The Growth, Scope, and Spatial Distribution of People With Felony Records in the United States, 1948-2010

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The steep rise in U.S. criminal punishment in recent decades has spurred scholarship on the collateral consequences of imprisonment for individuals, families and communities. While several excellent studies have estimated the former prisoner population and the collateral consequences they face, far less is known about the size and scope of the total ex-felon population beyond prison walls, including those who serve their sentences on probation or in jail. This article develops state-level estimates based on demographic life tables and extends previous national estimates of the U.S. ex-felon population to 2010. We estimate that exprisoners comprise 2.2 percent of the U.S. voting age population and 10.4 percent of the African American male voting age population; ex-felons comprise 6.4 percent of the voting age population and 25.4 percent of the African American male voting age population. We then discuss the far-reaching consequences of the spatial concentration and enormous growth of these groups since 1980.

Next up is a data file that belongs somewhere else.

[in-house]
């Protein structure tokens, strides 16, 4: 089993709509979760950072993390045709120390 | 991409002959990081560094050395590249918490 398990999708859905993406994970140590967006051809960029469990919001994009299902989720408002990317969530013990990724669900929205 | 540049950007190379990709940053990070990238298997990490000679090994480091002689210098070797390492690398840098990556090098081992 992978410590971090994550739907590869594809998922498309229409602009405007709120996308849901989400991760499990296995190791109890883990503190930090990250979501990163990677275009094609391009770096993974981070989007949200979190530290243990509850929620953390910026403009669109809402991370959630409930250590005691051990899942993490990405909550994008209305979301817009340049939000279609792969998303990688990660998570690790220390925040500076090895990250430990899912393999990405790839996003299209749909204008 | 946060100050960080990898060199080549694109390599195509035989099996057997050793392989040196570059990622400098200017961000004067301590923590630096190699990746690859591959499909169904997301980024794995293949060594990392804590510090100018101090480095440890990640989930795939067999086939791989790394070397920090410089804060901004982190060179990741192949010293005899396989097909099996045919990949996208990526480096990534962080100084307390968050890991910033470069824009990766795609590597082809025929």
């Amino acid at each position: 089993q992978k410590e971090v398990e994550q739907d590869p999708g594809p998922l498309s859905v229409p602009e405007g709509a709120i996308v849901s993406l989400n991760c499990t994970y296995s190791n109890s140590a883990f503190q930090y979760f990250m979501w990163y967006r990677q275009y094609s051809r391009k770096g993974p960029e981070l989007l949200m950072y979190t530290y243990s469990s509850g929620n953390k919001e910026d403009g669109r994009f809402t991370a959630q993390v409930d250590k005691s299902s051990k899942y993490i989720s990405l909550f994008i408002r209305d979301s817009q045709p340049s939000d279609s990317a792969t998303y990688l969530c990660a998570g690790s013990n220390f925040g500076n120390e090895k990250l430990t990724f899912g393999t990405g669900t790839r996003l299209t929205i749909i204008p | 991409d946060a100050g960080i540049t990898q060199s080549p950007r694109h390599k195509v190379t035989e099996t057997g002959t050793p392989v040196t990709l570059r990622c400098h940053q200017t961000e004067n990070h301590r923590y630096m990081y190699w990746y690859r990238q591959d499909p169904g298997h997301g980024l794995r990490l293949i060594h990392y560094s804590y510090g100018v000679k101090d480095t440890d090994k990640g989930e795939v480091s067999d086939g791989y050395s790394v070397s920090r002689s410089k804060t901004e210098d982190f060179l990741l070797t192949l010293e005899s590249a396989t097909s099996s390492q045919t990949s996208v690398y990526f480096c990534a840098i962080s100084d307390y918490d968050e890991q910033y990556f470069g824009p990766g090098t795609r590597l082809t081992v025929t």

© Population Association of America 2017.

Electronic supplementary material The online version of this article (https://doi.org/10.1007/s13524-017-0611-1) contains supplementary material, which is available to authorized users.